BOSTON — A terrible thing happened in my neighborhood last week: A young boy named Kyle DeVito was walking his one year-old boxer, Cassius, when the dog stepped in a puddle charged with “leaked electricity” from a nearby telephone pole. This resulted not only in the death of the dog, but also in a nasty bite to the boy’s hand when he tried to save his scared and convulsing pet.
Now, animal lover and sissy vegetarian I am, I wouldn’t dream of downgrading this boy’s suffering. But as a veteran of both the heartache of losing a pet and the doubly worse pain of accidentally hitting someone else’s pet with my car, I have to say word that the family rejected an offer of $200,000 in “comfort money” from electric conglomerate NStar made me feel a bit uneasy.
That unease transformed into something approaching distaste when the family paraded their crying son out for a press conference to elicit some Old Yeller-esque pity. Sample sound bite: “I think he bit me to tell me, ‘Don’t touch that spot. You could get electrocuted, too.'” (Trust me, kid. That’s not what he was thinking.) In perfect modern form, the family’s lawyer followed up the tears with a demand that the big, bad electric company hand over $740,000 or they would — surprise, surprise! — sue.
Watching all of this forced me to face opportunities I squandered in my youth. After all, when I was about the same age as this DeVito boy, a neighbor ran over my cat. All I got was an apology. At the very least, I should have forced him into bankruptcy. I was in his trailer once; I know that he could have liquidated some of his collectable snow globes and other assets to pay up. I could be standing in front of my kitty’s grave right now, comforted in the knowledge that she had not died in vain, but, rather, laid down her ninth life so I could go to college without having to sell books and make sandwiches to get by. If only I had understood the phrase “cashing in” back then!
The DeVitos used a simple formula to arrive at their exorbitant demand: NStar chief executive Thomas May’s annual salary roughly equals one dog. It’s all very scientific — except for the fact that there’s no rational basis for it at all. If May had beaten this dog to death himself, I’d lead the posse to string him up one of Boston’s few trees this very night. But he didn’t. This was an accident, sans any malicious intent. And accidents cannot be outlawed.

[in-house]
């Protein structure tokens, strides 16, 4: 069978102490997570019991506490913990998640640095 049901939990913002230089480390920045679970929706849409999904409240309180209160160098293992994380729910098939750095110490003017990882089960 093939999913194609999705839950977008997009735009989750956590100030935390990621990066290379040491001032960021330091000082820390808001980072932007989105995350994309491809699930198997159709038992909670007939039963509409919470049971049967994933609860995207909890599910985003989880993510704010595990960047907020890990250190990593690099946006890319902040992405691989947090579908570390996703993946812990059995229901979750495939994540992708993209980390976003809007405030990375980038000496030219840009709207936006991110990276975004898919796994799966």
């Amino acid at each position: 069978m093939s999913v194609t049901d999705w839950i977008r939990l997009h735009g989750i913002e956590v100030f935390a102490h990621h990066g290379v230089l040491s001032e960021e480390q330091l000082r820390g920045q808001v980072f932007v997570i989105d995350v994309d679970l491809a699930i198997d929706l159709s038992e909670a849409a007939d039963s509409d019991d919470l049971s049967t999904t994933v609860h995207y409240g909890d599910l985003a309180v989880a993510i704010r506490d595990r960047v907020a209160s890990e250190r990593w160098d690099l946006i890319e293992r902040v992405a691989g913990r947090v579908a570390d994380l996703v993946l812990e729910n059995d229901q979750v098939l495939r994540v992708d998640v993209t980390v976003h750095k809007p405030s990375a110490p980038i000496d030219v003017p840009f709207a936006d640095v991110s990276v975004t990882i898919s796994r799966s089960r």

IN AN OSCAR WORTHY PERFORMANCE at the press conference, the family’s lawyer John Swomley explained that he and the family had “tried to come up with an offer that had some poetry to it,” as if poetry were a synonym for fairness, and stressed that the proposal was “not designed to make the DeVitos a wealthy family.” Their original demand of $1.4 million, based on May’s most recent bonus, had been dropped. “We didn’t want the DeVito family to appear greedy,” Swomley said, without a hint of irony.
All the family wants is $200,000 and enough money to put both of their kids through four years of college, he added, with the rest going to animal charities. Not to impugn on the reputation of the DeVito family — well, not impugn on it any further than my contention that they are greedy and their claim that this is not to benefit them financially is dishonest — but how exactly does an accidental pet death reasonably entitle them to free college for their children? If the point is not to make money, why not donate the whole amount?
Granted, this is the third dog killed by “stray voltage” in the past five years, and that is unacceptable, as NStar itself openly admits. Still, the unpleasant truth is pumping electricity 24 hours a day into every nook and cranny of a city will never be a foolproof enterprise. Accountability is necessary, but it should be done with some iota of perspective and reason. If the DeVitos were using their press time to honestly end this problem rather than openly extort money from a corporation, I’d applaud them.
The only change they’re actually affecting is now other greedy people are probably hesitating to keep their dogs out of those dirty puddles. It’s sort of like hitting the lottery when the payout gets this big. Or the plot of Indecent Proposal, just with dogs and puddles instead of wives and rich guys.
Earlier, I pointed out, in jest, my own failure to extort my own neighbor. But it brings up a legitimate point about the American psyche these days. If I were to go quite insane and march back in time to demand one year’s salary from that poor repentant neighbor who killed my cat, it would be a lonely walk indeed. (I can also assure you it would have been nowhere near $200,000 or $740,000.) When the money is there, however, a preposterous demand of $740,000 suddenly becomes quite sensible. The attitude becomes; “If we can get it, let’s take it.”
This has become socially acceptable, partially because of the pervasiveness of the entitlement society, but also partially as a correlative of the unrelenting, simplistic demonization of corporations. That the entire community will pay this bill seems not to have crossed the Devitos’ minds. It is not unreasonable to expect people to pay somehow for an accident — my neighbor paid with an apology; NStar offered $200,000. But simply demanding money because there’s money to be had is an altogether uncouth business. If common sense didn’t stop the DeVitos from milking the litigation cow for all it’s worth, then shame should have.